First Confirmed U.S. Cases of COVID Reinfections

October 12, 2020 – A 25-year-old man from Nevada and a 42-year-old man in Virginia suffered second episodes of COVID-19 about 2 months after testing positive for the first time. Gene tests show that the two men had two slightly different strains of the virus, suggesting that they caught the infection twice.

Researchers say these are the first documented cases of COVID-19 reinfection in the United States. Around two dozen other cases of COVID-19 re-infection have been reported around the world, in Hong Kong, Belgium, the Netherlands, India and Ecuador. A third case in the United States, in a 60-year-old man in Washington, has been reported but has not yet been peer reviewed.

Until now, immunologists weren’t too concerned about these re-infections as most second infections were milder than the first, indicating that the immune system is doing its job and fighting the virus when recognized a second time. .

Unlike most of these cases, however, the men from Reno, NV and Virginia, and a 46-year-old man in Ecuador, had more severe symptoms during their second infections, which could complicate the development and deployment of effective vaccines.

U.S. cases are detailed in new studies published in The Lancet and the newspaper Clinical infectious diseases.

“Coronaviruses are known to re-infect people – the seasonal ones – and so it’s not very surprising to see re-infections occurring with this particular coronavirus,” said Akiko Iwasaki, PhD, an immunobiologist at Yale University who did ‘participated in neither study. “And the fact that there is more serious illness the second time around. It could be one in a million events, we don’t know. We are just becoming aware of cases of re-infection, and they are only a handful of the millions of people infected.

The Nevada man fell ill on March 25. Her symptoms included a sore throat, cough, headache, nausea and diarrhea. A test carried out at a community event held on April 18 confirmed COVID-19. His symptoms gradually improved and he reported feeling better on April 27. He tested negative for the virus twice after he recovered.

About a month later, the man went to an emergency care center with fever, headache, dizziness, cough, nausea and diarrhea. They sent him home. Five days later, he returned to the doctor, this time with difficulty breathing and low oxygen in his blood. They told him to go to the emergency room. He was admitted to hospital on June 5. Chest x-rays showed telltale spots of cloudiness, known as frosted glass opacities, and a nasal swab test confirmed COVID-19. Genetic testing of the two swabs, from April to June, showed key changes in the virus’s genetic instructions on the second test, suggesting it obtained a slightly different strain the second time around.

The man from Virginia – a military healthcare provider – was first infected on the job. He tested positive in late March after having a cough, fever and body aches. He recovered after 10 days and was fine for almost 2 more months. At the end of May, however, a family member contracted COVID-19 and then fell ill again with a fever, cough, difficulty breathing and upset stomach. A chest x-ray confirmed pneumonia. Her symptoms were worse the second time around. Genetic testing of the virus from each of his swabs indicated slight changes, suggesting he was infected twice.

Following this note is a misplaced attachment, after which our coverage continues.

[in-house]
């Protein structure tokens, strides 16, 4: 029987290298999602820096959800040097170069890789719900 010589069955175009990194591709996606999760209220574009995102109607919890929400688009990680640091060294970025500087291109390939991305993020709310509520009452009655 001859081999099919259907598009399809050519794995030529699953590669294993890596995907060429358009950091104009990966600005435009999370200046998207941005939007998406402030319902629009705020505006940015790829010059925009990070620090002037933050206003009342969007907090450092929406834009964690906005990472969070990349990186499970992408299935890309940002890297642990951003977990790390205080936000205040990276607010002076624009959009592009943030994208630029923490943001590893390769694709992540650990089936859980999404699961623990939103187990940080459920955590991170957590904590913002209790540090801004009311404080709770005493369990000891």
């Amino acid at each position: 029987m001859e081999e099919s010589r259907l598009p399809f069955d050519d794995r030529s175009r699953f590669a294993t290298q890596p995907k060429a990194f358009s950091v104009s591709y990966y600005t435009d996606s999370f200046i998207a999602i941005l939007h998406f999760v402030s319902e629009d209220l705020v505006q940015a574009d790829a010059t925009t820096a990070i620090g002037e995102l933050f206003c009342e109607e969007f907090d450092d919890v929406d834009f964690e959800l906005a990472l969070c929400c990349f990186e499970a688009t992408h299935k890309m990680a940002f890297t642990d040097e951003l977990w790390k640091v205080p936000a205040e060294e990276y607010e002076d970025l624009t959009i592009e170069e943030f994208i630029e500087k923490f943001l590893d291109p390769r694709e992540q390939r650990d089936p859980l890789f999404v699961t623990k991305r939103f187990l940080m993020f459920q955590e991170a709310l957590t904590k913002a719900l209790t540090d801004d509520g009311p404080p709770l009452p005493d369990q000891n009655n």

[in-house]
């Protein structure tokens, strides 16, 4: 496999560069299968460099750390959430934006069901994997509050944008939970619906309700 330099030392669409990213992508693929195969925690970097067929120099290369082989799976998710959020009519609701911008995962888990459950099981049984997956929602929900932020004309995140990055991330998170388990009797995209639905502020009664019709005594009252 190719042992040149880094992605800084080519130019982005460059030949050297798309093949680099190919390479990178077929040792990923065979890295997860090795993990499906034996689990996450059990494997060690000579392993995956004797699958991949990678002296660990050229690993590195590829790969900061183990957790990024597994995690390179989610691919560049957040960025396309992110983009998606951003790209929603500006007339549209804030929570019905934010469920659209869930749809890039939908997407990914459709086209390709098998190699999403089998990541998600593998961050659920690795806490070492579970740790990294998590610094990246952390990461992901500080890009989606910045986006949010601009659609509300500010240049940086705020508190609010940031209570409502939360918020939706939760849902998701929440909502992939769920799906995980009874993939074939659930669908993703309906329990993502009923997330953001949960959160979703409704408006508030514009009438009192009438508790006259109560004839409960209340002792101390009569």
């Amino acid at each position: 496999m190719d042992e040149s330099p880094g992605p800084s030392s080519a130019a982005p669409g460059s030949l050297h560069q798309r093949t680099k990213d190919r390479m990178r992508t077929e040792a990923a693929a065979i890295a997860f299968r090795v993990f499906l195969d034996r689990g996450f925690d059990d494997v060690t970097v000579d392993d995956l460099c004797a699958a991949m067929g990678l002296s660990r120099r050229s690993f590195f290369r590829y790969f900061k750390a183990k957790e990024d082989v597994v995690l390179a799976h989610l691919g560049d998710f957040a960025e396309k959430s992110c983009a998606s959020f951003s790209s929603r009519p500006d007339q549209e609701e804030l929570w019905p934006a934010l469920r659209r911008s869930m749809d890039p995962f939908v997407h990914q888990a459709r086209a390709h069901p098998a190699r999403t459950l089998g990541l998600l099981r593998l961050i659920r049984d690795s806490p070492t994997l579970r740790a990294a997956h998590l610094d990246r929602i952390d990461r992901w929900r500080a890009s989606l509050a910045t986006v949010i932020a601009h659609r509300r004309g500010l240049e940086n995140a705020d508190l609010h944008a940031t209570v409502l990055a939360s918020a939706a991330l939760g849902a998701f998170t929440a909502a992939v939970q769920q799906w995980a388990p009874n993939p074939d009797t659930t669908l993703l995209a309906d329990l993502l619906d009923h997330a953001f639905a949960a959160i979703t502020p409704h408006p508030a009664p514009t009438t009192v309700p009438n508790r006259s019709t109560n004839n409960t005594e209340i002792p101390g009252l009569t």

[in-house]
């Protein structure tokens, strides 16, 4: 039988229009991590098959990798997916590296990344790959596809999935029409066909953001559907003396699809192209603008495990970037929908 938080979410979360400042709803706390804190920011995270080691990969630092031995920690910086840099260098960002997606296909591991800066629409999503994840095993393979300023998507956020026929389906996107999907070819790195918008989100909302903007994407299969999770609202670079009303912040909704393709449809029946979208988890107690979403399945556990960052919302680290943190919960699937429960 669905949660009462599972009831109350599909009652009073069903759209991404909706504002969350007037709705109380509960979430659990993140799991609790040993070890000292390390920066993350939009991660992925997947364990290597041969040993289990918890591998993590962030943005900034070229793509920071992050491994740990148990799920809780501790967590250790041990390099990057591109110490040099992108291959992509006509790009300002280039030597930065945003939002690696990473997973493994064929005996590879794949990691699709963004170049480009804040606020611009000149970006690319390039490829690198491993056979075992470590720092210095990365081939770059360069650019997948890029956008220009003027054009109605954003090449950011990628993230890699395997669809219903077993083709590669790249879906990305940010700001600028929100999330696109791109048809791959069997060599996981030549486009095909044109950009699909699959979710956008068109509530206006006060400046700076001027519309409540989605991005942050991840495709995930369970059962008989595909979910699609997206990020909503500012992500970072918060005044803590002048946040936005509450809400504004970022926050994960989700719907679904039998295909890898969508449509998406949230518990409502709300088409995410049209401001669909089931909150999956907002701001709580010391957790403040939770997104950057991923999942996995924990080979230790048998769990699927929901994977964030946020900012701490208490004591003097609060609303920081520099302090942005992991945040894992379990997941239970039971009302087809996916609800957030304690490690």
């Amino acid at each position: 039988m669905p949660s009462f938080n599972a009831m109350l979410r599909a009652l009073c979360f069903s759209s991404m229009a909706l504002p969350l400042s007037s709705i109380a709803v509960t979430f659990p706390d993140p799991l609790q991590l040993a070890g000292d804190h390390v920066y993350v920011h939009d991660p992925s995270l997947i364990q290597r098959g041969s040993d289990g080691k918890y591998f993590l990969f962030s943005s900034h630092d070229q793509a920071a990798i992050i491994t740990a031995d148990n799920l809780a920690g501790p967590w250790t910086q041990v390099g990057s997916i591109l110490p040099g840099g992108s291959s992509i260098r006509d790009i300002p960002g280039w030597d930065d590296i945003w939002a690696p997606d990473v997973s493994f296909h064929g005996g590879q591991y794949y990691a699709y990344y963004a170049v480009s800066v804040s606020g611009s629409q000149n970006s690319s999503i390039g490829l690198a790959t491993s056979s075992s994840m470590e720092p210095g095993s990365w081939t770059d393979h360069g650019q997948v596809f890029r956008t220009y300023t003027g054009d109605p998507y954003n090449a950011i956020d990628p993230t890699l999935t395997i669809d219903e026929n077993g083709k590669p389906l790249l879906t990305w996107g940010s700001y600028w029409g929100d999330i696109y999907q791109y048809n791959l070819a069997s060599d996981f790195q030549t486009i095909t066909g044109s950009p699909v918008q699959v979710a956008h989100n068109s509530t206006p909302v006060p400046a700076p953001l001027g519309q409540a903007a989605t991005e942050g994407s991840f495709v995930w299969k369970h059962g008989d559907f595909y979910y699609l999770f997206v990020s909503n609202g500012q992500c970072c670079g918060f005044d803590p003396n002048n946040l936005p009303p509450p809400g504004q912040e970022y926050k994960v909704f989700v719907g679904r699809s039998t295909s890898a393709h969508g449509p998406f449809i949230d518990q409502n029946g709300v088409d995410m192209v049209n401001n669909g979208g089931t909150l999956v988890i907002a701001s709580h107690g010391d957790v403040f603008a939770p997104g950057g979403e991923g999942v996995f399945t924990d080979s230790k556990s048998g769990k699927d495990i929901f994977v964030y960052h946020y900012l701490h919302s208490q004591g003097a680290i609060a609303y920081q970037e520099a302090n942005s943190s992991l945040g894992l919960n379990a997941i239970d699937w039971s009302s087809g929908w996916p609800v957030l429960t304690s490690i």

The researchers stress that they cannot be 100% sure these men were. There are other possibilities, including the fact that the virus remained silent in his body for a few weeks and then became active again. The study authors believe this is unlikely because it would mean that the virus is evolving at a much faster rate than what has been seen so far.

They also can’t tell if the severity of the symptoms the men experienced the second time around was related to the virus or their immune system response. Were they sicker because they had received a larger dose of the virus? Was there something about the genetic modifications of the virus that made it more damaging when men caught it again? Or could their first COVID-19 infections somehow have primed their immune system the wrong way, leading to more severe infections the second time around – a phenomenon called amelioration?

Scientists are rushing to try and figure out all of these things and more – what reinfection means and how common it can be. If this happens frequently, it could complicate efforts to achieve a level of community protection known as collective immunity. Vaccines may need to be changed to keep up with the virus as it progresses, and people may need regular boosters to maintain their protection.

“We need more research to understand how long immunity can last for people exposed to SARS-CoV-2 and why some of these second infections, although rare, present as more serious,” explains the study author Mark Pandori, PhD, of the State of Nevada. Public health laboratory, said in a press release.

“So far we’ve only seen a handful of cases of re-infection, but that doesn’t mean there aren’t more, especially since many cases of COVID-19 are asymptomatic, ”he said. “At the moment, we can only speculate on the cause of the reinfection.”

Researchers stress that everyone should protect themselves from COVID-19 infection, even if they are sure they have had it before, by wearing a face mask in public, staying at least six feet from others and washing and disinfecting your hands often.


Akiko Iwasaki, PhD, Waldemar Von Zedtwitz Professor of Immunobiology and Molecular, Cellular and Developmental Biology; Researcher, Howard Hughes Medical Institute, Yale School of Medicine, New Haven, CT.

The Lancet, October 1, 2020.

Clinical infectious diseases, September 19, 2020.

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